A&E

In the Loop

event ANDRE LAFOSSE Y2K13 LOOPFEST HEADLINERThe 13th annual Loopfest features headliners who think about guitar in new, innovative ways

Though electricity is an integral part of the instrument, the electric guitar isn’t generally associated with electronic music. In the popular imagination, EDM producers employ an array of drum machines and synthesizers to create sounds—manipulating them with an assortment of processors.

That’s not so different from what Andre LaFosse does, only he uses a guitar to produce tones—both percussive and musical—and stompboxes to process the signal. LaFosse is a looper. He uses his guitar and a looping pedal to create entire songs, live, on the spot, and he is one of four solo guitarists headlining Y2K13 Loopfest, a local celebration of the art of live looping.

Among musicians, video artists and others familiar with the term, “looping” is shorthand for taking a snippet of sound or film, and playing it on repeat—adding effects to alter the loop and often overlaying other clips of additional sound or film on top of it, building an entire composition in the process.

Loopfest—founded by local looping enthusiast Rick Walker—has been bringing artists from all over the world to perform in Santa Cruz since 2001. This year, the festival will feature musicians, producers, DJs and videographers, using a variety of tools to create loops in real time, in front of live audiences.

LaFosse, who is now based in Los Angeles, grew up in Iowa to classical musician parents. As a young man, he was initially drawn to electronic music, and when he eventually picked up a guitar he set about using the instrument and a pedal board to recreate the sounds he had heard on hip-hop, glitch core and industrial records.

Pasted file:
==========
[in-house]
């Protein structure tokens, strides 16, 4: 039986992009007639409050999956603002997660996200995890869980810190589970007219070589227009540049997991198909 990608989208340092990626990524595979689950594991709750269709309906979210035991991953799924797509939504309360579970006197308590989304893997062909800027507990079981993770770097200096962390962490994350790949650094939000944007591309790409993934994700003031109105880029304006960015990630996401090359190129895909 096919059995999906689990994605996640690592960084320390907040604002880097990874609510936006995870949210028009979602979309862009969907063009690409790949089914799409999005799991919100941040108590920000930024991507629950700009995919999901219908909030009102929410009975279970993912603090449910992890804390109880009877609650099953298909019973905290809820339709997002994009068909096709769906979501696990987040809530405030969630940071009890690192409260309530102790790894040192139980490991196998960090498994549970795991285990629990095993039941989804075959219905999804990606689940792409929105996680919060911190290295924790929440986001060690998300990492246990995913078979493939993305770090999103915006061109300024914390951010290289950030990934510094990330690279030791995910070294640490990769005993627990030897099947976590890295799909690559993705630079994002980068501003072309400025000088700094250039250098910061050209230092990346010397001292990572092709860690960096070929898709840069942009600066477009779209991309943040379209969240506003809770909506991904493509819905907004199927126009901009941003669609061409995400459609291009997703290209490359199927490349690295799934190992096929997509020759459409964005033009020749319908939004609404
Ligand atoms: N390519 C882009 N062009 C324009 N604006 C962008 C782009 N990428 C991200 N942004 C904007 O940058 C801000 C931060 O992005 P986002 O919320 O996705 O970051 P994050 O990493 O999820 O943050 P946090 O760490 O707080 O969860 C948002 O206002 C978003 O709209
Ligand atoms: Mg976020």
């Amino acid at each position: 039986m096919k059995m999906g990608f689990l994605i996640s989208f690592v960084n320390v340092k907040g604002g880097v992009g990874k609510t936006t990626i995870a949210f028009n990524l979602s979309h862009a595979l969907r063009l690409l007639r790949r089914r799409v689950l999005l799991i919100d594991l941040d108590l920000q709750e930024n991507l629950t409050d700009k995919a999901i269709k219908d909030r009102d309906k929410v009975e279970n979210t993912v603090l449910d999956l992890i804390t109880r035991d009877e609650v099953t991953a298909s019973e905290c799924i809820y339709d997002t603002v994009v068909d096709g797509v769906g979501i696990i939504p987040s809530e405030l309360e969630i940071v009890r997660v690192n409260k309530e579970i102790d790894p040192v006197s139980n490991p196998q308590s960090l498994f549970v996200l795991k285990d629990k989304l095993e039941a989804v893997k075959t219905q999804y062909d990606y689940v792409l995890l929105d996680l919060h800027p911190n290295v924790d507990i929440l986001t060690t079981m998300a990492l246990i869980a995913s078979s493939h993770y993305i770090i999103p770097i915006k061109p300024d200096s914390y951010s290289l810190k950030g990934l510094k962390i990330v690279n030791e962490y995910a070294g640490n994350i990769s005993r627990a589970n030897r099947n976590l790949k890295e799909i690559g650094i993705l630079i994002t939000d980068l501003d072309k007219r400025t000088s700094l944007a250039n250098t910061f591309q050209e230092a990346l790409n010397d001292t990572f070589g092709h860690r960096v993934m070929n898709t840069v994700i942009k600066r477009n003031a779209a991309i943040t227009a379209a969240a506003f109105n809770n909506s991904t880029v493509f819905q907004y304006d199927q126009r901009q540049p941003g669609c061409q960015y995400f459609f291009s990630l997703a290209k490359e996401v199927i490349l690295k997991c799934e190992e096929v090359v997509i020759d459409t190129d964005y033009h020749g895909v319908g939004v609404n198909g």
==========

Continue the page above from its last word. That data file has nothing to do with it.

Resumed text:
He refers to himself as a “turntable guitarist.” “It’s almost like being a DJ,” LaFosse explains, “but you are creating the record you’re spinning at the moment you’re spinning it.”

Using just a guitar, a looping pedal and a collection of FX pedals, LaFosse creates a rhythm section, chord changes and melody. The beats on many of his songs are composed of static swishes, electric crackles, the buzz of a guitar cord being plugged in, or the sound of a flat palm slapping the strings.

“For me, looping was a way of trying to expand the vocabulary of the guitar with electronics—of imposing the sound of the looper onto the guitar itself,” LaFosse says. Using this method, he explains, “I’m basically getting things out of the looper that you couldn’t get out of the guitar.”

Walker first discovered looping at a Weather Report concert in the late ’80s. He says he was “gobsmacked” when he saw the band’s bassist, the late Jaco Pastorius, use a delay pedal to create a rhythmic loop, which he then played over the top of.

A longtime percussionist, Walker immediately saw incredible potential in the technology. “I thought, ‘Oh my God! If I could only do that,'” he recalls. “Being able to clone oneself was a really exciting idea.” He quickly picked up the growing art form and has since made a name for himself in the burgeoning looping community.

In the past, Walker has invited bassists and other looping aficionados to headline the festival, but this is the first time Loopfest will be led by guitarists. In addition to LaFosse, headliners include Henry Kaiser, Daniel Thomas and Walker’s brother, Bill.

Walker says he’s looking forward to this year’s event, adding that it will be a great opportunity to see some of the looping world’s greatest innovators, who also happen to be some of the most forward-thinking artists in the realms of music and visual art. “The people who squiggle away from the mainstream that try to get away from the status quo,” he says. 


The Y2K13 International Live Looping Festival takes place from Oct. 18-20 at various locations in Santa Cruz County. For the full event schedule, visit y2kloopfest.com. Tickets are $15/door. No one turned away for lack of funds.

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